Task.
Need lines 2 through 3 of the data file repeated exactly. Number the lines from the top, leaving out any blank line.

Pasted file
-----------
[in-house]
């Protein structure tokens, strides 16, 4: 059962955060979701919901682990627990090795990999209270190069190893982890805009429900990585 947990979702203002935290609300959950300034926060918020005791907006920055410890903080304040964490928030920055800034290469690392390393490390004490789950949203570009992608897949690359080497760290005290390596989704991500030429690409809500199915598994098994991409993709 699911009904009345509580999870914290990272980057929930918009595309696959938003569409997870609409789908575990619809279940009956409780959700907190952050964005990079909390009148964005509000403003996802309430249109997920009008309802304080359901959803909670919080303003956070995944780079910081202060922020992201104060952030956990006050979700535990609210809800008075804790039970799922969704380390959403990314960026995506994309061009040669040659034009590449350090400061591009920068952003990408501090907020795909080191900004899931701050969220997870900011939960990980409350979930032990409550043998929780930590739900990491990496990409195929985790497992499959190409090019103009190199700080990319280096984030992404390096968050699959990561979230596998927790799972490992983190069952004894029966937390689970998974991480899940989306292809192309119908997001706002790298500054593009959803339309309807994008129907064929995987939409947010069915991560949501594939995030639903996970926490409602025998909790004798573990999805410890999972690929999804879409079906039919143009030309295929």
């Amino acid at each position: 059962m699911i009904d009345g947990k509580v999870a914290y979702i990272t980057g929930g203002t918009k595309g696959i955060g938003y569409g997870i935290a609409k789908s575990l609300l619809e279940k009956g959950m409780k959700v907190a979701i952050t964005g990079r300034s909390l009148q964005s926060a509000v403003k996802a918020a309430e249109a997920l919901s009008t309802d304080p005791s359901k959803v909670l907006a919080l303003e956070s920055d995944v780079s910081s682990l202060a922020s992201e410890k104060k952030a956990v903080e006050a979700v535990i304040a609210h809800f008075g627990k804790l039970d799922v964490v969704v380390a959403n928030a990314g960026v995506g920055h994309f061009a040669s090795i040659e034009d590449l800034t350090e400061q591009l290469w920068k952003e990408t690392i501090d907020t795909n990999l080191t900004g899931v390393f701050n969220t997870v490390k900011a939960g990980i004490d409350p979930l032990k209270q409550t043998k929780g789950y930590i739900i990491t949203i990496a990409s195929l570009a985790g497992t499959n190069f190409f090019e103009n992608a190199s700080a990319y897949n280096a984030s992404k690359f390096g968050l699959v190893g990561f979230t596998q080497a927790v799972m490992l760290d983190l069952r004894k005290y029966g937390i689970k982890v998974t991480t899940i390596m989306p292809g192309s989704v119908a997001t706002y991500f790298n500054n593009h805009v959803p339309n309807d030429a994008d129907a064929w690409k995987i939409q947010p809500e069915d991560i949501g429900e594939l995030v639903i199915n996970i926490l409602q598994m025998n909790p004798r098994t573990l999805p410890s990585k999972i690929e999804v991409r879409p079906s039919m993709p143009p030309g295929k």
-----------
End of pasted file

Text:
């Protein structure tokens, strides 16, 4: 059962955060979701919901682990627990090795990999209270190069190893982890805009429900990585 947990979702203002935290609300959950300034926060918020005791907006920055410890903080304040964490928030920055800034290469690392390393490390004490789950949203570009992608897949690359080497760290005290390596989704991500030429690409809500199915598994098994991409993709 699911009904009345509580999870914290990272980057929930918009595309696959938003569409997870609409789908575990619809279940009956409780959700907190952050964005990079909390009148964005509000403003996802309430249109997920009008309802304080359901959803909670919080303003956070995944780079910081202060922020992201104060952030956990006050979700535990609210809800008075804790039970799922969704380390959403990314960026995506994309061009040669040659034009590449350090400061591009920068952003990408501090907020795909080191900004899931701050969220997870900011939960990980409350979930032990409550043998929780930590739900990491990496990409195929985790497992499959190409090019103009190199700080990319280096984030992404390096968050699959990561979230596998927790799972490992983190069952004894029966937390689970998974991480899940989306292809192309119908997001706002790298500054593009959803339309309807994008129907064929995987939409947010069915991560949501594939995030639903996970926490409602025998909790004798573990999805410890999972690929999804879409079906039919143009030309295929």
């Amino acid at each position: 059962m699911i009904d009345g947990k509580v999870a914290y979702i990272t980057g929930g203002t918009k595309g696959i955060g938003y569409g997870i935290a609409k789908s575990l609300l619809e279940k009956g959950m409780k959700v907190a979701i952050t964005g990079r300034s909390l009148q964005s926060a509000v403003k996802a918020a309430e249109a997920l919901s009008t309802d304080p005791s359901k959803v909670l907006a919080l303003e956070s920055d995944v780079s910081s682990l202060a922020s992201e410890k104060k952030a956990v903080e006050a979700v535990i304040a609210h809800f008075g627990k804790l039970d799922v964490v969704v380390a959403n928030a990314g960026v995506g920055h994309f061009a040669s090795i040659e034009d590449l800034t350090e400061q591009l290469w920068k952003e990408t690392i501090d907020t795909n990999l080191t900004g899931v390393f701050n969220t997870v490390k900011a939960g990980i004490d409350p979930l032990k209270q409550t043998k929780g789950y930590i739900i990491t949203i990496a990409s195929l570009a985790g497992t499959n190069f190409f090019e103009n992608a190199s700080a990319y897949n280096a984030s992404k690359f390096g968050l699959v190893g990561f979230t596998q080497a927790v799972m490992l760290d983190l069952r004894k005290y029966g937390i689970k982890v998974t991480t899940i390596m989306p292809g192309s989704v119908a997001t706002y991500f790298n500054n593009h805009v959803p339309n309807d030429a994008d129907a064929w690409k995987i939409q947010p809500e069915d991560i949501g429900e594939l995030v639903i199915n996970i926490l409602q598994m025998n909790p004798r098994t573990l999805p410890s990585k999972i690929e999804v991409r879409p079906s039919m993709p143009p030309g295929k």